The sensitivity of the input parameters has also been examined. The variables found important in the sensitivity analysis were changes in the climatic value, the number of neighbouring flocks, the recovery, and the reversion rate. As expected, the climatic value is an important parameter for the spread of footrot. The values used in the model were based on observed mean precipitation and temperature for a 30 year period. More than a 20% increase or reduction of the observed value is not expected. Hence up to 14% decrease or 9% increase in the number of infected flocks compared to the basic scenario might be possible. The number of neighbouring flocks is also an important parameter. This value was based on the geographical coordinates of sheep farms. A higher or lower density of sheep farms might be possible, but we do not expect more than 20% change in this factor during the modelled 30 years. This would result in less than 5% deviation compared to the basic model. The recovery rate was based on data from the Healthy Feet project, and an increase or decrease in this value of more than 20% is not expected. With an increase/decrease of 20% the deviation from the basic scenario was less than 5%. The reversion rate is an important model parameter, and data on this value would have been desirable, but this is one of the few parameters in the model for which no data is available. A 40% change in this variable gives a more than 5% deviation in the result compared to the basic scenario. We cannot exclude the possibility that the reversion rate can have other values than the ones modelled. Low reversion rate is an advantage, and this can be achieved by good biosecurity measures. The rest of the variables did not change the outcome in the sensitivity analysis.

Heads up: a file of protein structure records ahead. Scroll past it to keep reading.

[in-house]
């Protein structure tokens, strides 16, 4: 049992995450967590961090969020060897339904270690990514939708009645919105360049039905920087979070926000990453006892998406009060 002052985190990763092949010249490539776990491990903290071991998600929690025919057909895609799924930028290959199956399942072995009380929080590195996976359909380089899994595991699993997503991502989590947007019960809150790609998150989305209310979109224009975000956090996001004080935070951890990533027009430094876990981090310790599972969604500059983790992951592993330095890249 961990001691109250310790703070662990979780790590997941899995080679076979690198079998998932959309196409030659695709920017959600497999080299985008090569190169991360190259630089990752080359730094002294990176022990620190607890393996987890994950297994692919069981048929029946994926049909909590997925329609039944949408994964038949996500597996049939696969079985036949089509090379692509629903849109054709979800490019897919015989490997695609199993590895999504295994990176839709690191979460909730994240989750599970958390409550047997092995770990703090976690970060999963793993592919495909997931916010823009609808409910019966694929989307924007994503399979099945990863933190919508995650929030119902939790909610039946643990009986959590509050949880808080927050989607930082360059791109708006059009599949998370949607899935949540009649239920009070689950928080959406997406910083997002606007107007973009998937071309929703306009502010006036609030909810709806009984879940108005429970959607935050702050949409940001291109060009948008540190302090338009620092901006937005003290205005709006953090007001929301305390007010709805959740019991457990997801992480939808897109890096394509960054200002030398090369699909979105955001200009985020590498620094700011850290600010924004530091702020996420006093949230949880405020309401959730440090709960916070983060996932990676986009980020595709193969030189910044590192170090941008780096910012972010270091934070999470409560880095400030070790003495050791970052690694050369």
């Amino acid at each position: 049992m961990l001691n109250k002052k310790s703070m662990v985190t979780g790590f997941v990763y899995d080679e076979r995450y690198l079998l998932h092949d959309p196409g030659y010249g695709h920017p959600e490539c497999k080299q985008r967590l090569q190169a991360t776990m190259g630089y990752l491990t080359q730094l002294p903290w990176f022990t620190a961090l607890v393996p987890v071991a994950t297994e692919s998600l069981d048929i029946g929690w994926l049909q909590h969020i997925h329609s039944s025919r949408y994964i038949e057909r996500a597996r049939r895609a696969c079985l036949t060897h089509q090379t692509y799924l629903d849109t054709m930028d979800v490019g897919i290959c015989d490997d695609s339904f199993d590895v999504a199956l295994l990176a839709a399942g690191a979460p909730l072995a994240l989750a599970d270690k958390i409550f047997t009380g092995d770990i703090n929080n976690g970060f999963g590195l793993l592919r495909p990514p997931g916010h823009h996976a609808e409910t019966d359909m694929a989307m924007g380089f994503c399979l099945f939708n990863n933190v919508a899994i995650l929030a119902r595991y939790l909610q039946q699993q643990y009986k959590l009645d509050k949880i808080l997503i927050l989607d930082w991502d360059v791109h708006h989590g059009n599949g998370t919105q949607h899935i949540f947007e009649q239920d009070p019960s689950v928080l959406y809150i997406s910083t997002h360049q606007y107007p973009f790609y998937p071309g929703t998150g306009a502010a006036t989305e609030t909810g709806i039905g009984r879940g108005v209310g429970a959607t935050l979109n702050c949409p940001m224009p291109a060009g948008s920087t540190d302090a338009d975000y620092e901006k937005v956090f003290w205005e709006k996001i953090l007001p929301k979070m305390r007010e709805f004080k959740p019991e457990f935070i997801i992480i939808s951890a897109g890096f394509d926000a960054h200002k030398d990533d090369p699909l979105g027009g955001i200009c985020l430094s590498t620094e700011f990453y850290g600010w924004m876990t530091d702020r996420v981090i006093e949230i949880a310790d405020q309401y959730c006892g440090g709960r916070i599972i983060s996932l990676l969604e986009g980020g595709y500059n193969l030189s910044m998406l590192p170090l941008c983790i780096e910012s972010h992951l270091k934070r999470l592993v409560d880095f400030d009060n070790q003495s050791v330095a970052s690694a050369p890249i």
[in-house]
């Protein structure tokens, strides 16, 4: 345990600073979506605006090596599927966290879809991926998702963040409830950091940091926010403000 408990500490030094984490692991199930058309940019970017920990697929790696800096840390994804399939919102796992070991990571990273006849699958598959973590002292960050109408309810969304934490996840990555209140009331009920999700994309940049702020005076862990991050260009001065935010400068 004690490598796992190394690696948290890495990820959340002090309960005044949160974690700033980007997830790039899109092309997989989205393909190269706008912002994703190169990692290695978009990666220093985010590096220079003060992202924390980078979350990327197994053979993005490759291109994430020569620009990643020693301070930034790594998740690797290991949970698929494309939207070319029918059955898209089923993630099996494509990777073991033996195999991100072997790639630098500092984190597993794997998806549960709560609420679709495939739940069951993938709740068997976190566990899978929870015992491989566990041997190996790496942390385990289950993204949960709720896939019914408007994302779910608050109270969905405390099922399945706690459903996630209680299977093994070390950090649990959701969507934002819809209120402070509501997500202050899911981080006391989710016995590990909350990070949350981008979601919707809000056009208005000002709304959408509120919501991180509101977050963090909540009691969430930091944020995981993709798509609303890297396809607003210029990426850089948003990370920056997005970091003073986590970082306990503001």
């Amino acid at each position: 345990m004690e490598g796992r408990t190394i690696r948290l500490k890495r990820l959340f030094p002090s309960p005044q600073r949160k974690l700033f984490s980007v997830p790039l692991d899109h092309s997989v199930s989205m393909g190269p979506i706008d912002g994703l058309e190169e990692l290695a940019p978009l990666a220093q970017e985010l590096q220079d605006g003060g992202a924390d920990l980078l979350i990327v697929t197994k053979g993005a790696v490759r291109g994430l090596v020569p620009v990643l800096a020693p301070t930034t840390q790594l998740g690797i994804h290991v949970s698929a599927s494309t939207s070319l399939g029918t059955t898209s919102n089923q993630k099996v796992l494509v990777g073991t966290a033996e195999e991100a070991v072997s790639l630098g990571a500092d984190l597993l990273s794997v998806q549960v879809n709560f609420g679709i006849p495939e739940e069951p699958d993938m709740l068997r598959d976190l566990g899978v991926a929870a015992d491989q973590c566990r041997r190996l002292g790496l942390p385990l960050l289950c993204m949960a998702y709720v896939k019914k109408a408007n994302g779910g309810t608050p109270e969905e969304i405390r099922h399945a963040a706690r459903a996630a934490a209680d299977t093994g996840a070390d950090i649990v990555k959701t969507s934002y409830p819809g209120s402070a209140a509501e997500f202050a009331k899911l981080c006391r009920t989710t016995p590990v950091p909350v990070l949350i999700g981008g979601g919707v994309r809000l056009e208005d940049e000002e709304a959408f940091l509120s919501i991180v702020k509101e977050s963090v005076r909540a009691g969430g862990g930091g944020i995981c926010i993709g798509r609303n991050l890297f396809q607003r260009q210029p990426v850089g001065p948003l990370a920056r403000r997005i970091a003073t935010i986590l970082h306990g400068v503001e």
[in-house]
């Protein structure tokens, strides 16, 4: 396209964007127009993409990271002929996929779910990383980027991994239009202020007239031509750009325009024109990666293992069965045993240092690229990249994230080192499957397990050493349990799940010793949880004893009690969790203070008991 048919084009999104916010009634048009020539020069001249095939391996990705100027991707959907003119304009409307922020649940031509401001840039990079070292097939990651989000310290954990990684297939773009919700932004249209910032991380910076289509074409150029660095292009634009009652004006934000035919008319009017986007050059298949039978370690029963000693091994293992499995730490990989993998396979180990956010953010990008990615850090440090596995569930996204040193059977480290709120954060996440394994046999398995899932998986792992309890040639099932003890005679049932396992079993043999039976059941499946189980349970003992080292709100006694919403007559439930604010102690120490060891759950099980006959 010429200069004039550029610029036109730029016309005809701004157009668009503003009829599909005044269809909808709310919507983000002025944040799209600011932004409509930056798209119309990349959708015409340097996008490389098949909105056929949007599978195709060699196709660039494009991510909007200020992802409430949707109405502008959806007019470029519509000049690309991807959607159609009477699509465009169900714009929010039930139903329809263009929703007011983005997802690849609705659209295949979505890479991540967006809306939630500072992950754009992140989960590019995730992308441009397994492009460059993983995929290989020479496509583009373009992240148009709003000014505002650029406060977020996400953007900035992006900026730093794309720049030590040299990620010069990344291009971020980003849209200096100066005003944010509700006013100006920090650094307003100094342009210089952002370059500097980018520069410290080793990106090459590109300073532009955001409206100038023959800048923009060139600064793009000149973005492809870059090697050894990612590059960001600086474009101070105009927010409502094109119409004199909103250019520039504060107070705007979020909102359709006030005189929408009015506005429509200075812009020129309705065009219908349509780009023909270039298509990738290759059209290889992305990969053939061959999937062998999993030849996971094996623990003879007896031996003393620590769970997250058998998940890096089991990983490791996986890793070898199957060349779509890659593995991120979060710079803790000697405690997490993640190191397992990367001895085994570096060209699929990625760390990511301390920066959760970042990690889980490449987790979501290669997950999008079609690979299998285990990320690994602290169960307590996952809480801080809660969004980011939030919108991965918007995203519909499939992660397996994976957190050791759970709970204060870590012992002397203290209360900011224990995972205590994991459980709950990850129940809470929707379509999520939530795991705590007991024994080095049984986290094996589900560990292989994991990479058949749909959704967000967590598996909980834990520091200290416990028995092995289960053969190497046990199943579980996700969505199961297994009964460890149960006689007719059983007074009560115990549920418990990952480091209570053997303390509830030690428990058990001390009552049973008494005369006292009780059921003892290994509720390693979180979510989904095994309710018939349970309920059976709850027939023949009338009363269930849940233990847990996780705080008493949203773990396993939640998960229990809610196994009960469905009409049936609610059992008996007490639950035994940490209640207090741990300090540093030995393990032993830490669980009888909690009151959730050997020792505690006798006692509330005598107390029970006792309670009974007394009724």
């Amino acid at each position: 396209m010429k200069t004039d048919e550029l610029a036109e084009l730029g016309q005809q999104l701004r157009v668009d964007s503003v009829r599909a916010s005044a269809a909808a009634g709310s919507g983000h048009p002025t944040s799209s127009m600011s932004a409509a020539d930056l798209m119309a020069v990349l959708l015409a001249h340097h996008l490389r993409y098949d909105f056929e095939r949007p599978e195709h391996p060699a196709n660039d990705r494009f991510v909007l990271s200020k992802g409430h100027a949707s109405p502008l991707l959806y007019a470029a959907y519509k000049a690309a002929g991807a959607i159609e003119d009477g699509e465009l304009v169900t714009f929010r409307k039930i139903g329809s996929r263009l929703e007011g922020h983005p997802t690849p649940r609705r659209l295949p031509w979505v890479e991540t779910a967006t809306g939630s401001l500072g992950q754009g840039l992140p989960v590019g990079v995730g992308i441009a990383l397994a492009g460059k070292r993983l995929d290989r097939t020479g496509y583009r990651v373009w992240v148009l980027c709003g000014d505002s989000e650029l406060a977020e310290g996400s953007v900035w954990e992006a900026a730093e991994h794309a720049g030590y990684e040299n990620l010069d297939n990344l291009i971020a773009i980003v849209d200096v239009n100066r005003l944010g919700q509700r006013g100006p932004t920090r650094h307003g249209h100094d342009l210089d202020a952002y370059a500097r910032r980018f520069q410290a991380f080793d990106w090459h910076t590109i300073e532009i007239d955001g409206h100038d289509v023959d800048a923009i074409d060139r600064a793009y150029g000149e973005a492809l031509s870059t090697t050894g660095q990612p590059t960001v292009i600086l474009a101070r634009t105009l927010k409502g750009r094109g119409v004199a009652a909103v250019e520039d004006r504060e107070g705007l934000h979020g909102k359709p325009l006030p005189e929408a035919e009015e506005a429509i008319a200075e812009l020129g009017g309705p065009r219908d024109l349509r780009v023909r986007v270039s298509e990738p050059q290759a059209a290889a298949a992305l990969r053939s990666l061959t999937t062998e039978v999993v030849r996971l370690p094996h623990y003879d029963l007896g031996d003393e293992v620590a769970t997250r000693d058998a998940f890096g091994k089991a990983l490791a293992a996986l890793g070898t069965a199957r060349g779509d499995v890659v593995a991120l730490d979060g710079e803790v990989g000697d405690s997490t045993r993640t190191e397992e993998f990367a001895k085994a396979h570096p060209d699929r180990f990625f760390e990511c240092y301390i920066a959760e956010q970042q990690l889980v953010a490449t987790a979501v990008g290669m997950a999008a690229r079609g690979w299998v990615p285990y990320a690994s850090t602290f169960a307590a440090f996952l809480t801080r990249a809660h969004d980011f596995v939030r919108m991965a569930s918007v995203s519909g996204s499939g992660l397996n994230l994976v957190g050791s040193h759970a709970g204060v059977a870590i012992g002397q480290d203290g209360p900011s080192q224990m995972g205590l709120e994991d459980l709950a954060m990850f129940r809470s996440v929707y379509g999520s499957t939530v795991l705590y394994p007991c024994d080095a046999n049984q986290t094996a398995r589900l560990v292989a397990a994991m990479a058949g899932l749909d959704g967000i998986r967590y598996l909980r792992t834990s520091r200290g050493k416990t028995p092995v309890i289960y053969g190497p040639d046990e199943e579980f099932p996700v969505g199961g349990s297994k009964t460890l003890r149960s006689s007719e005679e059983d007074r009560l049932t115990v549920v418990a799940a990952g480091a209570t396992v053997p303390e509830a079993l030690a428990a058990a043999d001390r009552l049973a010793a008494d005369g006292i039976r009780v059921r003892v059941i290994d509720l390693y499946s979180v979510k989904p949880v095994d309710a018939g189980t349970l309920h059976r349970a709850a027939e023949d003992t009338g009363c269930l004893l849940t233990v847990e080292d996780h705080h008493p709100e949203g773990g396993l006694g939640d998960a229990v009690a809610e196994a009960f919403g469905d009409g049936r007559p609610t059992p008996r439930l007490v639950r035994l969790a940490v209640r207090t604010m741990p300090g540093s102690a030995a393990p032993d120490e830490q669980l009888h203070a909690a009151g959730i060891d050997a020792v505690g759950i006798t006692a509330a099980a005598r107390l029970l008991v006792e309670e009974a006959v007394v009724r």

The reliability of the model can be assessed by comparing the infection dynamics in the model with what is expected based on knowledge of the disease and the spread in other populations.

Severe footrot was not introduced into the two northernmost counties in Norway in the period covered by the simulation. These counties are situated far from the county of Rogaland and to reach them the infection would have to cross several county borders that act as barriers for the transmission of the infection. In addition, the average temperature decreases going north in the country, resulting in a climate that is less favourable to the spread of footrot. A delayed introduction and spread to these counties, as predicted by the model, would accordingly be expected.

Another of the factors which increase the reliability of the model is the fact that the steepest increase in number of infected sheep flocks was seen in five counties that are all characterized by having a wet, warm climate and a relatively high density of sheep flocks compared to the other counties in Norway. These factors are known to enhance the development and spread of *D. nodosus*, resulting in a high within county infection rate, hence a steep increase is expected.

We also compared the modeled results with parameters from the UK, where footrot is endemic. In a study, 86% of the sheep farmers in the UK reported to have footrot within a twelve-month period, and more than 95% had experienced footrot at some time [22]. This is similar to the situation in Rogaland county which stabilised at 88%. The overall prevalence of infected flocks in Norway stabilised at a lower level, but this was as expected since the other counties with the exception of Hordaland, have a climate less favourable for footrot (Table 2).